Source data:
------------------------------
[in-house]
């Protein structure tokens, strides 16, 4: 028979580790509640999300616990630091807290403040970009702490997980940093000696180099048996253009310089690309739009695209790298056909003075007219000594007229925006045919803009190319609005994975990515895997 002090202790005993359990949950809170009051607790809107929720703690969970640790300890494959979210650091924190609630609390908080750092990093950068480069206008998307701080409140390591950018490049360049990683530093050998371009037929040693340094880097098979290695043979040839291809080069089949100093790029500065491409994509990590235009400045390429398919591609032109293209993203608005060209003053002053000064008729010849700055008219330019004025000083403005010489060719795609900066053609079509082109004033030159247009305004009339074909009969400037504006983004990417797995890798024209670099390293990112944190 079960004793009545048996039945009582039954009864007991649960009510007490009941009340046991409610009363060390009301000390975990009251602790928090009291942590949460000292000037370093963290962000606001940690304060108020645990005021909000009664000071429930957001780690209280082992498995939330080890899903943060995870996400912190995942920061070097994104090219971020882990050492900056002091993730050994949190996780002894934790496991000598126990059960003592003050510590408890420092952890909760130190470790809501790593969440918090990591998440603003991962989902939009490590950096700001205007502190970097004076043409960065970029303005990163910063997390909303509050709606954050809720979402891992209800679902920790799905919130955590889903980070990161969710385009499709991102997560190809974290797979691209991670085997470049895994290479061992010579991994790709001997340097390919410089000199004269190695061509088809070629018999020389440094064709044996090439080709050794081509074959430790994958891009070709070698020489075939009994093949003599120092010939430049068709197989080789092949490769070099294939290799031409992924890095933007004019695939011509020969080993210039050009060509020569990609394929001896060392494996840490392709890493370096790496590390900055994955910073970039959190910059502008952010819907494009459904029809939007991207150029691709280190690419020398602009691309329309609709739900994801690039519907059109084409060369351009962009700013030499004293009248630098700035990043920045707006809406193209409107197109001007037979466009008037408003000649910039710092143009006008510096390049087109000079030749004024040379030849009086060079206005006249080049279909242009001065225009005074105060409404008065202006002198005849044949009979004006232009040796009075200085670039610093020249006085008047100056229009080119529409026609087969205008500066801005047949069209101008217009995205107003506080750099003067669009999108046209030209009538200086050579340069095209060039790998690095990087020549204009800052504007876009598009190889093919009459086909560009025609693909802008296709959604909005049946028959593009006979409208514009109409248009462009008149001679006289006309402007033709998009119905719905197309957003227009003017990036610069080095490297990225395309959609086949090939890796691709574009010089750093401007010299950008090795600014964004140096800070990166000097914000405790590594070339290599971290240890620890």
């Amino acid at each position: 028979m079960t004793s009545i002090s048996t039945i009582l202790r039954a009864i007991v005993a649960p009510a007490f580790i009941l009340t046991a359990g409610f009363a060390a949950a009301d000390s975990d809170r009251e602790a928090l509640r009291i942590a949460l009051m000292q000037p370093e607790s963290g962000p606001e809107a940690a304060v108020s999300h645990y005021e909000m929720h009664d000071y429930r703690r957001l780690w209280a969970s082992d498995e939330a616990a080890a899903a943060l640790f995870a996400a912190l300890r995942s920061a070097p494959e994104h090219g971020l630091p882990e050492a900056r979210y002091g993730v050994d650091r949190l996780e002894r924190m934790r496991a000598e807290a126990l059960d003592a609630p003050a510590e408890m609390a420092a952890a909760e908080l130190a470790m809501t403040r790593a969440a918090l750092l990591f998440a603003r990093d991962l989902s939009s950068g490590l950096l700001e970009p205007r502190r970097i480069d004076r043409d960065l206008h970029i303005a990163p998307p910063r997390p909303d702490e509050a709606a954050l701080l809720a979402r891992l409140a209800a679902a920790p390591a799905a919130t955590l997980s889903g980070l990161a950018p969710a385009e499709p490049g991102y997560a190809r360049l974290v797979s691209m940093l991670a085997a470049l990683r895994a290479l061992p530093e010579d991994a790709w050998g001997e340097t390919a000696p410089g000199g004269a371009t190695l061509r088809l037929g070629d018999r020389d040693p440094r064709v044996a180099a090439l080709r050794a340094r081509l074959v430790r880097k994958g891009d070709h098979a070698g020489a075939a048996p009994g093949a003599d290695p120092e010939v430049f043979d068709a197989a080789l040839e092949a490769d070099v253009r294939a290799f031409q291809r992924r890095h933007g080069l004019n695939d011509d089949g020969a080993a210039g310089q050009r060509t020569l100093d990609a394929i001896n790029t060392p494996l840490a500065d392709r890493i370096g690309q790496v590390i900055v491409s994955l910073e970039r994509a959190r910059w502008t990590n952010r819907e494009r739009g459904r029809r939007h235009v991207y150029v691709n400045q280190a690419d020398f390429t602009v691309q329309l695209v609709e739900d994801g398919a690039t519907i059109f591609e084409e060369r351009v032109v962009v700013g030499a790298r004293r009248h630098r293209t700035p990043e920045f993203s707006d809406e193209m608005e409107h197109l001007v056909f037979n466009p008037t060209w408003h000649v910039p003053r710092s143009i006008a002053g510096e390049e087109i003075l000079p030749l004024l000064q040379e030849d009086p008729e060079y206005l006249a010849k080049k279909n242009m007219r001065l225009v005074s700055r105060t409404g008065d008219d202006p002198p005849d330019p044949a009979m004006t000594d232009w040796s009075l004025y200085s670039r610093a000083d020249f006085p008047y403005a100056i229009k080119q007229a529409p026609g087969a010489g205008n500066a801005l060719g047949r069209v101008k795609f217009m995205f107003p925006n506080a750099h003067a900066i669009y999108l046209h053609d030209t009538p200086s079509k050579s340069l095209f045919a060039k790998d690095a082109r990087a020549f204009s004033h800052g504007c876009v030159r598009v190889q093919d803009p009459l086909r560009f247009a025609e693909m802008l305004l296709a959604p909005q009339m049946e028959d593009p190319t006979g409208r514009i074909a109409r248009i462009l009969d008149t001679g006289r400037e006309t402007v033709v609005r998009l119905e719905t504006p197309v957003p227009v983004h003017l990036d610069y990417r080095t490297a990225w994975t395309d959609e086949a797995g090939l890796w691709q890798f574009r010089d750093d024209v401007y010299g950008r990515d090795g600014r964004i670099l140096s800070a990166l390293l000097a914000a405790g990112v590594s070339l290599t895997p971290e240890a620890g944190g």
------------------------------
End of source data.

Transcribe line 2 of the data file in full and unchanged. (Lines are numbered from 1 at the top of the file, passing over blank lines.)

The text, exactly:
């Protein structure tokens, strides 16, 4: 028979580790509640999300616990630091807290403040970009702490997980940093000696180099048996253009310089690309739009695209790298056909003075007219000594007229925006045919803009190319609005994975990515895997 002090202790005993359990949950809170009051607790809107929720703690969970640790300890494959979210650091924190609630609390908080750092990093950068480069206008998307701080409140390591950018490049360049990683530093050998371009037929040693340094880097098979290695043979040839291809080069089949100093790029500065491409994509990590235009400045390429398919591609032109293209993203608005060209003053002053000064008729010849700055008219330019004025000083403005010489060719795609900066053609079509082109004033030159247009305004009339074909009969400037504006983004990417797995890798024209670099390293990112944190 079960004793009545048996039945009582039954009864007991649960009510007490009941009340046991409610009363060390009301000390975990009251602790928090009291942590949460000292000037370093963290962000606001940690304060108020645990005021909000009664000071429930957001780690209280082992498995939330080890899903943060995870996400912190995942920061070097994104090219971020882990050492900056002091993730050994949190996780002894934790496991000598126990059960003592003050510590408890420092952890909760130190470790809501790593969440918090990591998440603003991962989902939009490590950096700001205007502190970097004076043409960065970029303005990163910063997390909303509050709606954050809720979402891992209800679902920790799905919130955590889903980070990161969710385009499709991102997560190809974290797979691209991670085997470049895994290479061992010579991994790709001997340097390919410089000199004269190695061509088809070629018999020389440094064709044996090439080709050794081509074959430790994958891009070709070698020489075939009994093949003599120092010939430049068709197989080789092949490769070099294939290799031409992924890095933007004019695939011509020969080993210039050009060509020569990609394929001896060392494996840490392709890493370096790496590390900055994955910073970039959190910059502008952010819907494009459904029809939007991207150029691709280190690419020398602009691309329309609709739900994801690039519907059109084409060369351009962009700013030499004293009248630098700035990043920045707006809406193209409107197109001007037979466009008037408003000649910039710092143009006008510096390049087109000079030749004024040379030849009086060079206005006249080049279909242009001065225009005074105060409404008065202006002198005849044949009979004006232009040796009075200085670039610093020249006085008047100056229009080119529409026609087969205008500066801005047949069209101008217009995205107003506080750099003067669009999108046209030209009538200086050579340069095209060039790998690095990087020549204009800052504007876009598009190889093919009459086909560009025609693909802008296709959604909005049946028959593009006979409208514009109409248009462009008149001679006289006309402007033709998009119905719905197309957003227009003017990036610069080095490297990225395309959609086949090939890796691709574009010089750093401007010299950008090795600014964004140096800070990166000097914000405790590594070339290599971290240890620890």